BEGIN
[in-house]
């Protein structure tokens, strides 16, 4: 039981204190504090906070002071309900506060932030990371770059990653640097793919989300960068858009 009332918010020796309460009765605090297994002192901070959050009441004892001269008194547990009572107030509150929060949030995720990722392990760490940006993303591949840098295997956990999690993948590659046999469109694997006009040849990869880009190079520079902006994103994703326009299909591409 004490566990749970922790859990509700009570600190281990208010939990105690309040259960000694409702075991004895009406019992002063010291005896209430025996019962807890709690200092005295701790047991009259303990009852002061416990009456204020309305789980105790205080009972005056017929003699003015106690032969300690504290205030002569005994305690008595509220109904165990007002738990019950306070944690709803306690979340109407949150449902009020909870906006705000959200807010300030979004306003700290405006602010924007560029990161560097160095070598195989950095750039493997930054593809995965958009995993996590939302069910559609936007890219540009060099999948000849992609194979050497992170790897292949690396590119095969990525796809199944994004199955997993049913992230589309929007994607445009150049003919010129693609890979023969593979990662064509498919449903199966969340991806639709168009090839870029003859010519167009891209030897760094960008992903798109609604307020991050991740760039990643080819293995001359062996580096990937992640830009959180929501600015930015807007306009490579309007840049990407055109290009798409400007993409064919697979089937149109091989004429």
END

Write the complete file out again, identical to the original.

[in-house]
């Protein structure tokens, strides 16, 4: 039981204190504090906070002071309900506060932030990371770059990653640097793919989300960068858009 009332918010020796309460009765605090297994002192901070959050009441004892001269008194547990009572107030509150929060949030995720990722392990760490940006993303591949840098295997956990999690993948590659046999469109694997006009040849990869880009190079520079902006994103994703326009299909591409 004490566990749970922790859990509700009570600190281990208010939990105690309040259960000694409702075991004895009406019992002063010291005896209430025996019962807890709690200092005295701790047991009259303990009852002061416990009456204020309305789980105790205080009972005056017929003699003015106690032969300690504290205030002569005994305690008595509220109904165990007002738990019950306070944690709803306690979340109407949150449902009020909870906006705000959200807010300030979004306003700290405006602010924007560029990161560097160095070598195989950095750039493997930054593809995965958009995993996590939302069910559609936007890219540009060099999948000849992609194979050497992170790897292949690396590119095969990525796809199944994004199955997993049913992230589309929007994607445009150049003919010129693609890979023969593979990662064509498919449903199966969340991806639709168009090839870029003859010519167009891209030897760094960008992903798109609604307020991050991740760039990643080819293995001359062996580096990937992640830009959180929501600015930015807007306009490579309007840049990407055109290009798409400007993409064919697979089937149109091989004429």